I remember when I first became interested in the tea party. A national news program showed a picture of a tea party rally. Some of the participants were carrying signs and one caught my attention.
T — Taxed
E — Enough
A — Already
I had to know more about the party. I really don't understand why Republicans object to it.
Tea party members believe in smaller federal and state governments. They believe in fewer government regulations. They believe that citizens should be more self-reliant and they disapprove of the nanny state. Above all else, they believe in lower taxes.
After the Republicans threw away their handbook of core beliefs, the tea party found it and made it the fundamental core of its beliefs. The tea party is not afraid to defend its principles.
ObamaCare is an Obamination. It is a complete failure. It is true that the tea party is gloating about it. And why not — the party tried to warn us.
The reason the tea party opposes ObamaCare is simple: The party is against new taxes.
The individual mandate clause of ObamaCare was challenged and when it went before the U.S. Supreme Court, the court ruled it was a constitutional tax on young, healthy, productive workers. That tax will pay for insurance for the chronically ill and the poor.
The IRS will be the collective arm of ObamaCare. It will withhold or seize your federal refund check if you don't sign up for insurance or pay your fine.
Don't believe the lies and propaganda of the Democrats and the media. Instead, do your own research.
Base your opinion of ObamaCare and the tea party on facts.
TribLive commenting policy
You are solely responsible for your comments and by using TribLive.com you agree to our Terms of Service.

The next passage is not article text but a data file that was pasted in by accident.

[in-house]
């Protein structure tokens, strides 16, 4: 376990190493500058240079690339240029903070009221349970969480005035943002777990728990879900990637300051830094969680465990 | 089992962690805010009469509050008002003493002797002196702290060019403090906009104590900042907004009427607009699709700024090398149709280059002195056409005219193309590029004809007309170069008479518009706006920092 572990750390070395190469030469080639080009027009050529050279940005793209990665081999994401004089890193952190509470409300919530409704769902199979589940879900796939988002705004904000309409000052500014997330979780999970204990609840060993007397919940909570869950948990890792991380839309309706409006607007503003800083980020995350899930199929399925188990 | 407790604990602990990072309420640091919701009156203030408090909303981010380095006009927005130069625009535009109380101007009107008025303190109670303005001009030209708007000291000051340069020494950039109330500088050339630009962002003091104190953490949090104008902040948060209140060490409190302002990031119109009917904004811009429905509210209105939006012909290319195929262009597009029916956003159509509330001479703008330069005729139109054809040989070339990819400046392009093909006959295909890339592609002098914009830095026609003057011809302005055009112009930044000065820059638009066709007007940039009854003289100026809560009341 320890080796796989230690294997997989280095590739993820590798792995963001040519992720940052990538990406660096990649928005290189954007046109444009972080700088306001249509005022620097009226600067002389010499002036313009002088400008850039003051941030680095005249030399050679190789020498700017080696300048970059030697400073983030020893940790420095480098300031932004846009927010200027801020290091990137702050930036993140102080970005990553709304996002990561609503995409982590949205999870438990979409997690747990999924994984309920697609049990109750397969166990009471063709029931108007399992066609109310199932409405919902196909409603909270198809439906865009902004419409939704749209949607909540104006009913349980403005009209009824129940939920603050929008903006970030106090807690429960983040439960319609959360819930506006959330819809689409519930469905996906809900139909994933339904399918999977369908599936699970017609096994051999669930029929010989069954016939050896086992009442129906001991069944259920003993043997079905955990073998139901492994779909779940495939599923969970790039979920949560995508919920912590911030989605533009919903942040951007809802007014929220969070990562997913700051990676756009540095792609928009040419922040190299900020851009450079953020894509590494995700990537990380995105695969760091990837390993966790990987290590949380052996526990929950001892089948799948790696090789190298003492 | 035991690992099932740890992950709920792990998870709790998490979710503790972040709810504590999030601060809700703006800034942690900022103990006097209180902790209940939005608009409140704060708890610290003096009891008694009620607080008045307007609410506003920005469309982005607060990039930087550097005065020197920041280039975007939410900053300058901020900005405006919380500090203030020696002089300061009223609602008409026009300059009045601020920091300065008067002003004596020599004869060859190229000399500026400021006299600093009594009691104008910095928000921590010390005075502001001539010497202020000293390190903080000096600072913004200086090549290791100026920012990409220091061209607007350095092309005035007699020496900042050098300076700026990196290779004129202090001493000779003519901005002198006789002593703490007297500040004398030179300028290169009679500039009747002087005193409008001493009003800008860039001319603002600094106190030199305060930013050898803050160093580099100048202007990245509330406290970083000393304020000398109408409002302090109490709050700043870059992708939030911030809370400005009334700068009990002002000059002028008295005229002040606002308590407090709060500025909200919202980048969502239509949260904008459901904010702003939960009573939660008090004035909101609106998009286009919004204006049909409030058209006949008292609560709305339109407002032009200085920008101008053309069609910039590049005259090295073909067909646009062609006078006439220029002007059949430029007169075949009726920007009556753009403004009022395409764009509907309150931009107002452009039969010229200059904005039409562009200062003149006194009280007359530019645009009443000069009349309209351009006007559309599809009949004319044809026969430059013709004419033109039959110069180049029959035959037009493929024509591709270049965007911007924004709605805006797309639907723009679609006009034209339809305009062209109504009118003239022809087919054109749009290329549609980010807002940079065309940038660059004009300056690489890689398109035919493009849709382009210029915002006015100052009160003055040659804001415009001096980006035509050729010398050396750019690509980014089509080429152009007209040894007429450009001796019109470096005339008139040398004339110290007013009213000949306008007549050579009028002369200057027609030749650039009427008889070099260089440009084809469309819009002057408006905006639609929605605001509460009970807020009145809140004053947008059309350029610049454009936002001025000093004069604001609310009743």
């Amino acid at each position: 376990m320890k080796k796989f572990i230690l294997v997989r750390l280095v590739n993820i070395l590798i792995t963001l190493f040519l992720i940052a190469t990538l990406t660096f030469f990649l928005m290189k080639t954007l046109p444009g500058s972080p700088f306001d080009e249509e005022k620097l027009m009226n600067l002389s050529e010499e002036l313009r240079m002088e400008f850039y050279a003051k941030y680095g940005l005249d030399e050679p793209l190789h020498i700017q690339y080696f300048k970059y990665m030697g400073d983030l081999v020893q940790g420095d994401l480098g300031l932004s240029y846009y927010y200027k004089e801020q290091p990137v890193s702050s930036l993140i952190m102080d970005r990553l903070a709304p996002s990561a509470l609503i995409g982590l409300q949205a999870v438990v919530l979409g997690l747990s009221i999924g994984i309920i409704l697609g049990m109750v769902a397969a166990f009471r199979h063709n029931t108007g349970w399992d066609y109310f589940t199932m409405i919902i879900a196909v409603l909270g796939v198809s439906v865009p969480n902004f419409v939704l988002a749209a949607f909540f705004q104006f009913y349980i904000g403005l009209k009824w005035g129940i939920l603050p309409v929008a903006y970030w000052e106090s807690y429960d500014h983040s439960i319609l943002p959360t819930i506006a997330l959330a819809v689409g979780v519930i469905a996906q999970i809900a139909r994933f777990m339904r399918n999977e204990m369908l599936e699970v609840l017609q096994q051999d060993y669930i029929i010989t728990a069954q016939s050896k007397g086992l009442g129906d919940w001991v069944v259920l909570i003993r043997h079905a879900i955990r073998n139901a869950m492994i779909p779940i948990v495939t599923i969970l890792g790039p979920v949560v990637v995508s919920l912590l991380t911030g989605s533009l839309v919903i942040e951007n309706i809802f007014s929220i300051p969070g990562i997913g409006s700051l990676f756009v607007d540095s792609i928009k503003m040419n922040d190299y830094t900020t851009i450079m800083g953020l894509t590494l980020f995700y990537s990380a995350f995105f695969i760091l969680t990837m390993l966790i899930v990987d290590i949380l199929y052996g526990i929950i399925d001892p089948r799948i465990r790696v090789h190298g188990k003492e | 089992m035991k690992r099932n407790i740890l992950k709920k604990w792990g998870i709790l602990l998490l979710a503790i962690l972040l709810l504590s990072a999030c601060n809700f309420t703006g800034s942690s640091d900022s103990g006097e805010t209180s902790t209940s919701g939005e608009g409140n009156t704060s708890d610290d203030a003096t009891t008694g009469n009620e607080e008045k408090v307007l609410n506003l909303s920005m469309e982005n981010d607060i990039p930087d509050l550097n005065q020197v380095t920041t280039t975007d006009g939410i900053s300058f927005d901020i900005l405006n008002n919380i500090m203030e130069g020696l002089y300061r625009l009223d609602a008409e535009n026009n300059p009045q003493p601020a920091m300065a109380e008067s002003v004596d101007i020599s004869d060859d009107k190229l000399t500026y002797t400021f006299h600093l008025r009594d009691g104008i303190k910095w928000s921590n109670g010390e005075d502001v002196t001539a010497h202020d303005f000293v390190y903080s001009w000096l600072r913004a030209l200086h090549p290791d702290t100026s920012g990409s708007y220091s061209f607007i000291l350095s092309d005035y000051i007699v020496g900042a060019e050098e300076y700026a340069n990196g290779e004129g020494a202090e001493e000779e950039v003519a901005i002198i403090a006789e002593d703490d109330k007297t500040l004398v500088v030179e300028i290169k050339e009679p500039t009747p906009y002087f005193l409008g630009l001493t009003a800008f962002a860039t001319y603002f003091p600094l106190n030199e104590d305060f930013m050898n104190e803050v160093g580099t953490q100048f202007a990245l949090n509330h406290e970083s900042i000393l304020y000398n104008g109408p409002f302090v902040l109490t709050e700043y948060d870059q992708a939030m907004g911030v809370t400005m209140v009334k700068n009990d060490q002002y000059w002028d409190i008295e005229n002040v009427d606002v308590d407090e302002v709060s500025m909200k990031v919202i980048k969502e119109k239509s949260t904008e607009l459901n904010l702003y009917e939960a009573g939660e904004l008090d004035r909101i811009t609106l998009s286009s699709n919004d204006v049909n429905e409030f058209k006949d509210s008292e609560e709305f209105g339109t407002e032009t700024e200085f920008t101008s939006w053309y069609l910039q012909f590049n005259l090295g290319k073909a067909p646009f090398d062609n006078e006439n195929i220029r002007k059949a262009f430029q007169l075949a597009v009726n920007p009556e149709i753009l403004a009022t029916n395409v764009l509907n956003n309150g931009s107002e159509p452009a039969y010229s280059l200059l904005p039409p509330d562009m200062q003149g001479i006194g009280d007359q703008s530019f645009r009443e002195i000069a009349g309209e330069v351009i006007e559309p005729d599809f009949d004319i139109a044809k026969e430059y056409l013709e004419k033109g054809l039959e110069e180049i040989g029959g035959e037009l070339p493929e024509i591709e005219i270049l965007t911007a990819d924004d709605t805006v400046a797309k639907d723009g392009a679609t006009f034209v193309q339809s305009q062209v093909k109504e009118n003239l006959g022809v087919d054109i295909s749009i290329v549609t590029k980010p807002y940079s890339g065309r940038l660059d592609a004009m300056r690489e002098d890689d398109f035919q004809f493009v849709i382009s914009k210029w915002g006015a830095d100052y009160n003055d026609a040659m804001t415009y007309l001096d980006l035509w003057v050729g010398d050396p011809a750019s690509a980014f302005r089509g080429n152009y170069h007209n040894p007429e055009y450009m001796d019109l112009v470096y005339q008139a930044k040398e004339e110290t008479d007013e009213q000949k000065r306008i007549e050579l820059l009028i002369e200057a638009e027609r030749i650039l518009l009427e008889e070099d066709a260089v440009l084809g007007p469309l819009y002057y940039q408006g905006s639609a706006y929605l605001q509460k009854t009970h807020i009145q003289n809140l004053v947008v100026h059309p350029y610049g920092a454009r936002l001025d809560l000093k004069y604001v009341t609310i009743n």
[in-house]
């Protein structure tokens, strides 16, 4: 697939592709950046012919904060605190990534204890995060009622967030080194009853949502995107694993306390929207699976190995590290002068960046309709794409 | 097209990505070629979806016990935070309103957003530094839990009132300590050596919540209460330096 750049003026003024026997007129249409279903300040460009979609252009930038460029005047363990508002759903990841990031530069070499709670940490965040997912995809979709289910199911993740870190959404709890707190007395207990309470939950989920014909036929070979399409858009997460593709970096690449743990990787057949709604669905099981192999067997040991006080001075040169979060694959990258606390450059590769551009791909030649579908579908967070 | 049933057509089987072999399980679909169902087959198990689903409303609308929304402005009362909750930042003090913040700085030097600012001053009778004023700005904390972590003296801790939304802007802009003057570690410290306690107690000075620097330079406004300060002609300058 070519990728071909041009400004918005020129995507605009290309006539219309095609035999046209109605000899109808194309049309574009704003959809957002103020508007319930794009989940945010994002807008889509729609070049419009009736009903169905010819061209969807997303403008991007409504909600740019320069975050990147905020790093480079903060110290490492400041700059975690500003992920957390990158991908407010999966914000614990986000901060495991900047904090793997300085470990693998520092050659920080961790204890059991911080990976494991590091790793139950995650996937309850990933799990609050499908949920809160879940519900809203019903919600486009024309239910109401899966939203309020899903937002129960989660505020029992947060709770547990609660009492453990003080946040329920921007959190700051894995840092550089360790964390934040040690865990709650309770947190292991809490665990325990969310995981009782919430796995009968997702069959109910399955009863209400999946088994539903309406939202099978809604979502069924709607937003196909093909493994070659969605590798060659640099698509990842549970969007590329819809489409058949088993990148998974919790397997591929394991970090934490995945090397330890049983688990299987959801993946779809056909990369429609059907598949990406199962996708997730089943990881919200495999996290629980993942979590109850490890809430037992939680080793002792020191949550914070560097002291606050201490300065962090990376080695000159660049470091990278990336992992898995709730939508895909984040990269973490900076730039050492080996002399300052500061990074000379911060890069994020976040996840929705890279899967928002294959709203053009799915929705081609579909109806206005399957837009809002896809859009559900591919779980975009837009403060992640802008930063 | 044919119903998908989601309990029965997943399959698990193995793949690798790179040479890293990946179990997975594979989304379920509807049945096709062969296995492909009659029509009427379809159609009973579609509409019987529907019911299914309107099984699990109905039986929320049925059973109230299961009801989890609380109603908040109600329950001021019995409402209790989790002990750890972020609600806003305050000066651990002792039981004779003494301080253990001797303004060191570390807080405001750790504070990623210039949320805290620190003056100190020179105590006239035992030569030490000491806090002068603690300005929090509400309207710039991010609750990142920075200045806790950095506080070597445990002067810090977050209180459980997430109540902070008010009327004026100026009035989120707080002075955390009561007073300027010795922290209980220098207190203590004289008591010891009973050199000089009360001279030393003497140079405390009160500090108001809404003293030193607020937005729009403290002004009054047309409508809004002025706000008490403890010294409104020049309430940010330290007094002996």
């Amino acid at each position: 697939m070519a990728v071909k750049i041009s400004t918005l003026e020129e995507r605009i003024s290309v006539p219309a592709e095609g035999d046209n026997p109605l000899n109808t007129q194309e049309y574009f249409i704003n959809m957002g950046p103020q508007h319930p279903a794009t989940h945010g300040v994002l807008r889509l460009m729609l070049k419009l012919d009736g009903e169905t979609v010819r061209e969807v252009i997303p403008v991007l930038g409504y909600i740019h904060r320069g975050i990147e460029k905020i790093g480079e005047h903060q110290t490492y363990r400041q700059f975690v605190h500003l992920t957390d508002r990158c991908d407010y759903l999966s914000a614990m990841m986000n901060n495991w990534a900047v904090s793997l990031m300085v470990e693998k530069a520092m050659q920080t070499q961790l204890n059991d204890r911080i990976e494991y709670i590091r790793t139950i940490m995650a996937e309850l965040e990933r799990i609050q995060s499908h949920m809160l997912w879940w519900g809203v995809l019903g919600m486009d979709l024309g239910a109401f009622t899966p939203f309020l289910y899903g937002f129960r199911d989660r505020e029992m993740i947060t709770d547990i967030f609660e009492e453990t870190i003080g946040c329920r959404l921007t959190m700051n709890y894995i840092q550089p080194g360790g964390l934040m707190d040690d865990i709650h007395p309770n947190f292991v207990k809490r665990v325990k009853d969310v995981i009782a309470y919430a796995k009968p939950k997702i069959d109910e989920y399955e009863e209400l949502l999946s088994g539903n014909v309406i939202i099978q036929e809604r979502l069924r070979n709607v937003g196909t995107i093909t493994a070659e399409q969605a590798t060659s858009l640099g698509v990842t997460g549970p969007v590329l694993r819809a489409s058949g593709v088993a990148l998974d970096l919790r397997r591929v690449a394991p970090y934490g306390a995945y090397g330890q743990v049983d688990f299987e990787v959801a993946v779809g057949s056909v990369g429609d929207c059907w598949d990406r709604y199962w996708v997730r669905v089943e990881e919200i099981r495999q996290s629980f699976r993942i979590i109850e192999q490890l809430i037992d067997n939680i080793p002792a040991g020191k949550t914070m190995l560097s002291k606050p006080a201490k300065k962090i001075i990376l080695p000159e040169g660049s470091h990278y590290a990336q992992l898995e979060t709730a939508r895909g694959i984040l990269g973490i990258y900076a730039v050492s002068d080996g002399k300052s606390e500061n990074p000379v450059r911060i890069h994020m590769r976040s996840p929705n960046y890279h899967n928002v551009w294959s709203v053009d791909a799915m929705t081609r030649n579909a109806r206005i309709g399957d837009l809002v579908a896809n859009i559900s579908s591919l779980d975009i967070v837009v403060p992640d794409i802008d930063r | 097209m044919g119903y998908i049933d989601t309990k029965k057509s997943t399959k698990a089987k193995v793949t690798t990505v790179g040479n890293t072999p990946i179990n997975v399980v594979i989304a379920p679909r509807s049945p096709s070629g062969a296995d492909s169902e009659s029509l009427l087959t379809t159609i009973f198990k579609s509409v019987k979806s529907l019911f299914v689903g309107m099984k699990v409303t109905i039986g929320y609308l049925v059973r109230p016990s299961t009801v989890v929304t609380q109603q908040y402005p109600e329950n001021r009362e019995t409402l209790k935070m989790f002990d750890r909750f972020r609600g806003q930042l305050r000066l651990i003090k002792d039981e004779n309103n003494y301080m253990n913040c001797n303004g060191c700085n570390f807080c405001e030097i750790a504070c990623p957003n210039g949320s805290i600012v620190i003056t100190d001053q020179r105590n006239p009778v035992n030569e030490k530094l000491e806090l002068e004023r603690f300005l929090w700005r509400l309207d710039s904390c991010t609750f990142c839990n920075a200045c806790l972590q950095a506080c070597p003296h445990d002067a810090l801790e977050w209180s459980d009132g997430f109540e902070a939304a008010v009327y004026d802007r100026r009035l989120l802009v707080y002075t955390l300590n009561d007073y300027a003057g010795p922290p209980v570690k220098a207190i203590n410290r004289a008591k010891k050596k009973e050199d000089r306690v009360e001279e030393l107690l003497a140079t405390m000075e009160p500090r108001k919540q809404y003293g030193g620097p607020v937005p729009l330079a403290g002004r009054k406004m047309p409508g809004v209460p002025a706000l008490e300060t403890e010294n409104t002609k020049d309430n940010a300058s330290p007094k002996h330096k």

We moderate comments. Our goal is to provide substantive commentary for a general readership. By screening submissions, we provide a space where readers can share intelligent and informed commentary that enhances the quality of our news and information.
While most comments will be posted if they are on-topic and not abusive, moderating decisions are subjective. We will make them as carefully and consistently as we can. Because of the volume of reader comments, we cannot review individual moderation decisions with readers.
We value thoughtful comments representing a range of views that make their point quickly and politely. We make an effort to protect discussions from repeated comments either by the same reader or different readers.
We follow the same standards for taste as the daily newspaper. A few things we won't tolerate: personal attacks, obscenity, vulgarity, profanity (including expletives and letters followed by dashes), commercial promotion, impersonations, incoherence, proselytizing and SHOUTING. Don't include URLs to Web sites.
We do not edit comments. They are either approved or deleted. We reserve the right to edit a comment that is quoted or excerpted in an article. In this case, we may fix spelling and punctuation.
We welcome strong opinions and criticism of our work, but we don't want comments to become bogged down with discussions of our policies and we will moderate accordingly.
We appreciate it when readers and people quoted in articles or blog posts point out errors of fact or emphasis and will investigate all assertions. But these suggestions should be sent via e-mail. To avoid distracting other readers, we won't publish comments that suggest a correction. Instead, corrections will be made in a blog post or in an article.